In other words, if we have any interest in serving the evolution of the city scale of human systems, organizational developers have the opportunity to influence change at a critical leverage point—the enlivening edge of a critical mass of organizations serving city wellbeing.
And just as the individual/cell and organization/organelle have a reciprocal relationship the organization/organelle and city/superorganism can enjoy a similar positive potential.
Note from Enlivening Edge Magazine
EE is happy to be an affiliate partner of Integral City which is offering these three sequential courses at Findhorn International Centre for Sustainability, Scotland, this year. If you register, please support Enlivening Edge by using this special registration code: EEIC19.
(1) Miller, J. G. (1978). Living Systems. New York: McGraw-Hill Book Company.
(2) Capra, F. (1996). The Web of Life: A New Scientific Understanding of Living Systems. New York: Anchor Books, Doubleday.
(3) Laloux, F. (2014). Reinventing Organizations. Retrieved from http://www.reinventingorganizations.com/purchase.html.
Gladwell, M. (2002). The Tipping Point: How Little Things Can Make a Big Difference. New York: Back Bay Books.
Hamilton, M. (1999). The Berkana Community of Conversations: A Study of Leadership Skill Development and Organizational Leadership Practices in a Self-Organizing Online Microworld. (PhD doctoral dissertation), Columbia Pacific University, Novato, California.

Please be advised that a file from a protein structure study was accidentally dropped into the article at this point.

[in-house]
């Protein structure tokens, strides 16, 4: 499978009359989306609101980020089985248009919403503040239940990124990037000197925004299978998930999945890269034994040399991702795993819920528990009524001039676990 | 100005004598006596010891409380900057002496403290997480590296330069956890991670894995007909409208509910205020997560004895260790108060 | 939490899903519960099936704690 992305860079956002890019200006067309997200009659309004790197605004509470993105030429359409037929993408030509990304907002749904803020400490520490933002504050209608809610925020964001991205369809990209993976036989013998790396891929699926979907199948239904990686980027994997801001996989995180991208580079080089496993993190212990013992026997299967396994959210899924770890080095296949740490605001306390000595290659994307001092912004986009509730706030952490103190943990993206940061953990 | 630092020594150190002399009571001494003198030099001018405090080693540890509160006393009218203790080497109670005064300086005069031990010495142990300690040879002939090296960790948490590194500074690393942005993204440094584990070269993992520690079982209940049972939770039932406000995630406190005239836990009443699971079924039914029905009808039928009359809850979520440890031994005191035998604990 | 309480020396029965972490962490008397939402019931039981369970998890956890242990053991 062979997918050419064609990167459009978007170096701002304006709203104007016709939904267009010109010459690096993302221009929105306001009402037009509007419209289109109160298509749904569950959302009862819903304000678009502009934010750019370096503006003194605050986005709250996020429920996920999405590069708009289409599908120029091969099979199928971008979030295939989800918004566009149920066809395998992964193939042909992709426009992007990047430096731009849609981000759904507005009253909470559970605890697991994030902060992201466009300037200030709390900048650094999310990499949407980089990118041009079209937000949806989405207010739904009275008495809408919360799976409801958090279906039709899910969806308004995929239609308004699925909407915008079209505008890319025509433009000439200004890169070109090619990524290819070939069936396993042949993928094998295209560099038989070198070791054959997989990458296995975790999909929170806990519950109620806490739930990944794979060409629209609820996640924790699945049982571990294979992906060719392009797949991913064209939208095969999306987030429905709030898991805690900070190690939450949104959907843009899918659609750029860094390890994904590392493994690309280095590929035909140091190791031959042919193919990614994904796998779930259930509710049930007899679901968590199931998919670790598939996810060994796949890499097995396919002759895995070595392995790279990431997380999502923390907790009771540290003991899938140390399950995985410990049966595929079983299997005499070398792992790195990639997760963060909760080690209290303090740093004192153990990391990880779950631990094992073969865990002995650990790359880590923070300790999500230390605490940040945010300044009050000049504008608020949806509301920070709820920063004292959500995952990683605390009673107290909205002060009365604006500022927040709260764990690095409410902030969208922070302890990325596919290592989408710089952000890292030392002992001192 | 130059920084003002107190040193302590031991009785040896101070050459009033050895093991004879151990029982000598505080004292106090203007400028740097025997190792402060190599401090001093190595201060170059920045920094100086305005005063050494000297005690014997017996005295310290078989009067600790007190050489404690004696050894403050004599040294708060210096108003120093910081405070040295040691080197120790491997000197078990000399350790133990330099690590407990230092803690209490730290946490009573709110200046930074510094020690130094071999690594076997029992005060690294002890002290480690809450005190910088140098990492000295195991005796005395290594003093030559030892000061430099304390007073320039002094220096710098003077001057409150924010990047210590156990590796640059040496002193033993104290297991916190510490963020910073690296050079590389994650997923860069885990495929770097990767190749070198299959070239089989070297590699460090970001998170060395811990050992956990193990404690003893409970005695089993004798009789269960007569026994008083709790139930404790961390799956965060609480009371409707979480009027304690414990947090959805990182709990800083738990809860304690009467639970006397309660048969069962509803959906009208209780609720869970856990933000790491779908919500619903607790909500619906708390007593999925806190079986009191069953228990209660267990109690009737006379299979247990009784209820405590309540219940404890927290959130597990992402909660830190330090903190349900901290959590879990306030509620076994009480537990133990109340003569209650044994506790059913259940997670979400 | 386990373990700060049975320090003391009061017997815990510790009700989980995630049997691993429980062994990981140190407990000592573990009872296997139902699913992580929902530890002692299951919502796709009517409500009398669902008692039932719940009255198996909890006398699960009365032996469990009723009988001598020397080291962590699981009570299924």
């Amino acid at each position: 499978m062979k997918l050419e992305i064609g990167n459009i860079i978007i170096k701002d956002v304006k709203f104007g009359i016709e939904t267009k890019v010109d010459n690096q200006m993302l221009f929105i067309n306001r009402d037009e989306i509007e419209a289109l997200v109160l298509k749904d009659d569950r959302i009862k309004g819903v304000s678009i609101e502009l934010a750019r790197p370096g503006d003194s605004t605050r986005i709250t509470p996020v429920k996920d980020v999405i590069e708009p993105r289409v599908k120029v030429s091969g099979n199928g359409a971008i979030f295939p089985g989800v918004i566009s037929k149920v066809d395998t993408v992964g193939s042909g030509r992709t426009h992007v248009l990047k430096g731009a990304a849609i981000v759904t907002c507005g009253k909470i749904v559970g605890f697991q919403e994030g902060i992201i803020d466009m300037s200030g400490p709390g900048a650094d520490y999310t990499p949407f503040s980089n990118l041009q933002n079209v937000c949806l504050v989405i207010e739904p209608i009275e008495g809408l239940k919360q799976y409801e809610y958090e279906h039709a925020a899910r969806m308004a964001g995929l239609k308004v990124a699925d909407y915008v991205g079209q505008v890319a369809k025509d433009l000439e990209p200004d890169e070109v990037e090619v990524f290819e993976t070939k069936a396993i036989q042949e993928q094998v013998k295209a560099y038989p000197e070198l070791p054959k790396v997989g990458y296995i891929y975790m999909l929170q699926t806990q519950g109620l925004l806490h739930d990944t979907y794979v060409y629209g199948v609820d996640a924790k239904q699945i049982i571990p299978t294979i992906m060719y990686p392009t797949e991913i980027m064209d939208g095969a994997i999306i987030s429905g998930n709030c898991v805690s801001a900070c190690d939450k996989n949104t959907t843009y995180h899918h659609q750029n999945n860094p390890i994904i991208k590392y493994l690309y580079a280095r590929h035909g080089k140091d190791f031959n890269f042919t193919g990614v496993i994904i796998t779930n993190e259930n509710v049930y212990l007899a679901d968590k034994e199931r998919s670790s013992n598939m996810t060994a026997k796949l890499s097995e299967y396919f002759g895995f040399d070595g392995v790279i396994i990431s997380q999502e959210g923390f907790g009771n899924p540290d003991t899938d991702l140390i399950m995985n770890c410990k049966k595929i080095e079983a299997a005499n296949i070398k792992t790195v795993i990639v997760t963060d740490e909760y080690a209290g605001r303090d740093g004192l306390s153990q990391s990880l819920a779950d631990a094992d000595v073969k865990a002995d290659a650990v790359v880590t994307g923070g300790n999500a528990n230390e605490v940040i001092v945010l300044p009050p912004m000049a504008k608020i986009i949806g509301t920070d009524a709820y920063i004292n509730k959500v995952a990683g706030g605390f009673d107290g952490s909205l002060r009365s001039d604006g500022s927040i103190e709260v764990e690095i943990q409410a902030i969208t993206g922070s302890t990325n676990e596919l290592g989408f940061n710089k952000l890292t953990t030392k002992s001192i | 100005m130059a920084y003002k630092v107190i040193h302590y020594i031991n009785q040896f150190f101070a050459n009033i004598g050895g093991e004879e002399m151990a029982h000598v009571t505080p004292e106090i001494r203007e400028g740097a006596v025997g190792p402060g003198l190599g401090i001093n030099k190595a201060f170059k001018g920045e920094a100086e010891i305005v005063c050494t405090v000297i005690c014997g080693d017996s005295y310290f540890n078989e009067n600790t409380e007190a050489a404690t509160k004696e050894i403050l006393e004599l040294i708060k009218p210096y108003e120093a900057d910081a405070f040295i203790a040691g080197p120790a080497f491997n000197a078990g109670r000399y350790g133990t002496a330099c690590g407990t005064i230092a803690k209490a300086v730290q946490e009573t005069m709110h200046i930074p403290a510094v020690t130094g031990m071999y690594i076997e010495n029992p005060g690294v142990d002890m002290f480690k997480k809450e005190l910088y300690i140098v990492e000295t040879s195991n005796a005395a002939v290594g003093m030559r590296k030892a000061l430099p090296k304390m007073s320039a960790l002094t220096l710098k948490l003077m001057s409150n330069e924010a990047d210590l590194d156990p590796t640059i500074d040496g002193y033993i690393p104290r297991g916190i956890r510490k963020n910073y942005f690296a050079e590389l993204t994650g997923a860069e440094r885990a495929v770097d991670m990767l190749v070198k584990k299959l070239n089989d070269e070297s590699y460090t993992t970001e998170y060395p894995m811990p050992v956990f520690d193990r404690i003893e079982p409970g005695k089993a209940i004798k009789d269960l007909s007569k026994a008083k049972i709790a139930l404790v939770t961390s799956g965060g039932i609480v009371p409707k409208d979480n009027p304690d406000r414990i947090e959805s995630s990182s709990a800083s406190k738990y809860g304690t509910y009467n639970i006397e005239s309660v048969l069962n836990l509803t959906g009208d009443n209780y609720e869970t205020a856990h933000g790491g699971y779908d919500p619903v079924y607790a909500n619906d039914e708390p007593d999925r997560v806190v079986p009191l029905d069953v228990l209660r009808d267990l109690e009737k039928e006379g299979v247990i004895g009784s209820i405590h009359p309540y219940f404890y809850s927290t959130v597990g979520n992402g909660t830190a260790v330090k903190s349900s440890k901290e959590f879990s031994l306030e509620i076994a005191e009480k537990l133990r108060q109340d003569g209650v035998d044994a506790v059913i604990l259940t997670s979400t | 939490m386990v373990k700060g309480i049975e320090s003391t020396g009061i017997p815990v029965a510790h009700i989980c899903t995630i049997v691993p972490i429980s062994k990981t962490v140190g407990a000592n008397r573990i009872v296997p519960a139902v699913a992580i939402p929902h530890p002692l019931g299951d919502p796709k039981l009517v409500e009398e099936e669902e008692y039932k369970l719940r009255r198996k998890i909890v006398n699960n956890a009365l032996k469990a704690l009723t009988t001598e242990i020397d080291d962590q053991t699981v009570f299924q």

Hamilton, M. (2000). How Building a Leadership Organization Prepares the Way for Learning. In T. Anderson (Ed.), Every Officer is a Leader: Transforming Leadership in Police, Justice, and Public Safety. Boca Raton: St. Lucie Press.
Hamilton, M. (2008). Integral City: Evolutionary Intelligences for the Human Hive. Gabriola Island BC: New Society Publishers.
Hamilton, M. (2017). Integral City Inquiry and Action: Designing Impact for the Human Hive. Phoenix, AZ: Integral Publishers.
Marilyn Hamilton, PhD, is a city (or Human Hive) evolutionist, futurist, PRAQtivist, author and researcher. She reframes complex challenges designing inquiry, action and impact as integral, evolutionary and living systems. Through care for self, others, place and planet she believes cities can become “Gaia’s Reflective Organs”. [email protected]